24,000 pounds. Thus, unlike the M-270A1, the HIMARS is transportable
on smaller C-130 aircraft, which can land on short, austere airstrips.
The HIMARS carries a six pack of GMLRS rockets or one Army Tactical
Missile System, which has a range of more than 165 kilometers. Lockheed
Martin successfully fired an ATACMS Block 1A missile in March at
The company was scheduled to deliver the first two HIMARS launchers
to the Marines in the fourth quarter of fiscal 2002. In June, it
received a $1.4 million, five-year contract to provide spares, supply
and maintenance services for the vehicles.
The Army plans to move up the date for fielding the XM-395 Precision
Guided Mortar Munition by two years—from 2008 to 2006—said
Lt. Col. Larry Hollingsworth, the Army’s project manager for
mortars. The PGMM presents “a tremendous growth opportunity,”
he told the symposium. “If you’re looking for business,
I think precision-guided mortars is the place to start.”
Last October, Lockheed Martin and Germany’s Diehl concluded
an advanced technology demonstration for the PGMM. In the spring
of 2003, the Army plans to conduct a competition to select a contractor
to continue the munition’s development.
The PGMM is designed to hit within three feet of targets at 12
to 15 kilometers—double the range of conventional 120 mm mortar
rounds—Hollingsworth explained. It is compatible with the
M-120 towed 120 mm mortar and the M-121 mortar, which is mounted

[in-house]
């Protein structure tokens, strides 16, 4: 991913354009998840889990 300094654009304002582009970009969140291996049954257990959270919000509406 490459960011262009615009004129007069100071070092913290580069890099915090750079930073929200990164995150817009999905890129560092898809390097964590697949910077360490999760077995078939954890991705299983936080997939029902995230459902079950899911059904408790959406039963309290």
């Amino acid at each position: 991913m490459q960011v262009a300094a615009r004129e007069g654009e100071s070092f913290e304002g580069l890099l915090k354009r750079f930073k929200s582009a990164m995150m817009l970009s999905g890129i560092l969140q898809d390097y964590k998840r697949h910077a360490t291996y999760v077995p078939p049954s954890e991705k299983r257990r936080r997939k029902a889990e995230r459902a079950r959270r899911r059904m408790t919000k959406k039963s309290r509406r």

on United Defense’s M-1064A3 mortar carrier.
Mortars are much lighter than other forms of artillery, Hollingsworth
noted. With precision-guided munitions, the mortar will be the ground
commander’s “hip-pocket” indirect-fire weapon.
“People are beginning to realize that mortars are the best
way to deliver fire support to light infantry,” Hollingsworth
Net Fires is a containerized, vertically-launched, indirect-fire
rocket system being tested by the Defense Advanced Research Projects
Agency. Sometimes called “rockets in a box,” Net Fires
is designed to be platform independent, said Program Manager Brad
The Net Fires container can be mounted on the ground, a Humvee
utility vehicle or the Future Combat System, now being designed
as part of the Army’s planned objective force. Each system
has 16 sections, with 15 of them holding rockets and the last containing
command and control equipment.
Net Fires has two kinds of rockets. One is a precision-attack missile
being developed by Raytheon. The other is a loitering attack missile,
being designed jointly by Raytheon and Lockheed Martin. It is intended
to hover in the air for up to half an hour, identify its target
and attack when ready.
Testing of Net Fires will continue until 2004, when the Army will
decide whether to continue the program, Tousley said. If the system